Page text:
Being a scholar of Canadian constitutional law relating to the "Aboriginal peoples of Canada," reconciliation, and of Indigenous laws and legal orders (especially relating to lands and waters), I initially wondered if a book about Anishinaabe responses in the US context would be relevant. Let me tell you that it is: Fletcher paints a compelling picture about historic hate as being largely based in theories of superiority, with an underlying objective of acquiring land, displacing Indian people from their territories (this is the kinder version of what might be called genocide), and exploiting the land, water, and everything on, in, and over it.
When I finished the book, I looked back at the cover. I felt unsatisfied at the promise that Anishinaabe "responses" would be central. I didn't come away from it thinking that I now had the answers or solutions to the modern problems that were perpetuating the Indian hate Fletcher had detailed throughout the book. I was disappointed. And then I thought to the stories Fletcher told, and to the fact that Anishinaabe people have continued to thrive and survive according to law and practices, despite these attempts at dispossession and eradication. The traditional stories and how they are told reflect a deep Anishinaabe philosophical approach to problem "understanding" rather than problem "solving" as the single objective.
It also occurred to me that the need to stop Indian hating is not the responsibility of Anishinaabe people. It's up to settlers and their institutions, states, and all who benefit from the results of Indian hate (what Fletcher refers to as "paper entities"). I think this book is for them. In the absence of sitting them down with an Anishinaabe Elder who would school them and provide them with guidance through story, listen, and help, this book starts to open the door for thinking about Indian hating not as an Indian problem, but as a non-Indian problem which requires responses. It's a challenge of sorts. And I think that if we are to take reconciliation seriously, and also to think about how to come out of the climate change crisis that is upon us all, we need to repair relationships. Understandings from this book are a good place to start.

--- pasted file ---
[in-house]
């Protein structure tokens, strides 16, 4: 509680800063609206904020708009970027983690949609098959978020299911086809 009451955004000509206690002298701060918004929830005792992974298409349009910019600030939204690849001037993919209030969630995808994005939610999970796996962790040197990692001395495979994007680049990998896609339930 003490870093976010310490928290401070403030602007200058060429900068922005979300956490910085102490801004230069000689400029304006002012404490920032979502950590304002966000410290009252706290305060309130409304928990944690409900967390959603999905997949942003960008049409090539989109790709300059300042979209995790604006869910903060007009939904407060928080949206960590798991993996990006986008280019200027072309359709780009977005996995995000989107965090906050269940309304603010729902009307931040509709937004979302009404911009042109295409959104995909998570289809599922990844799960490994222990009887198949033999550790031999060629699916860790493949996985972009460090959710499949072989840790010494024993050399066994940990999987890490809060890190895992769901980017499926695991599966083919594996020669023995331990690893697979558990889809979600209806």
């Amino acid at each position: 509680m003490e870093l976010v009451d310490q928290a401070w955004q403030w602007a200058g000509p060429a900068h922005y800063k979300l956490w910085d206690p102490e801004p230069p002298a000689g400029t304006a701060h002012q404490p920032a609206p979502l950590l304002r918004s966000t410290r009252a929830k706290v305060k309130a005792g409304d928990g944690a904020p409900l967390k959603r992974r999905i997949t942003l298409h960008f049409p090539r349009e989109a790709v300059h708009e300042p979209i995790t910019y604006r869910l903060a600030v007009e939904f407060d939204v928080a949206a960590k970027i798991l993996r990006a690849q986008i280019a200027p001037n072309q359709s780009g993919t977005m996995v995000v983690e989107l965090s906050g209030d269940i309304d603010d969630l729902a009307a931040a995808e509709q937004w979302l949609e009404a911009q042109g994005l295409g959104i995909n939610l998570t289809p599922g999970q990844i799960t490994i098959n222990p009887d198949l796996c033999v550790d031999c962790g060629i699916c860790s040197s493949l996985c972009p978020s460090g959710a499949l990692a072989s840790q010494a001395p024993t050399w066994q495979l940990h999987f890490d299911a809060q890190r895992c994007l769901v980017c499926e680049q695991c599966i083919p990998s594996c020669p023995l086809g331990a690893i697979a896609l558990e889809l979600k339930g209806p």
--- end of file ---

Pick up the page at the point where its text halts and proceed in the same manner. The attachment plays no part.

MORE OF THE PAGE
While I was reading the book, I thought about emailing Fletcher to ask why or how he chose the title of Ghost Road. Is it a link to the story that he tells in the conclusion? About the need to keep moving forward despite the ghosts of Indian hating that follow Indian people everywhere, and the tools we can pick up along the way? Maybe it's that the chibay-mikinaa is about the importance of spirit—the journey we make when we leave our bodies—maybe it's a statement against anthropocentrism? Maybe he is encouraging us to return to spirit? Maybe he sees that the end of capitalist societies as we know them are on the brink of collapse? Maybe it's a reflection of a journey we need to take, and the choices that will be before us, some of which are irreversible? It might also be that regardless of which version of the story we take up, the moral is that the Anishinaabe carry forward; maybe looking back, maybe only forward. Maybe. I'm not sure about my interpretations. I'll keep thinking about it. So should you.
Aimée Craft, University of Ottawa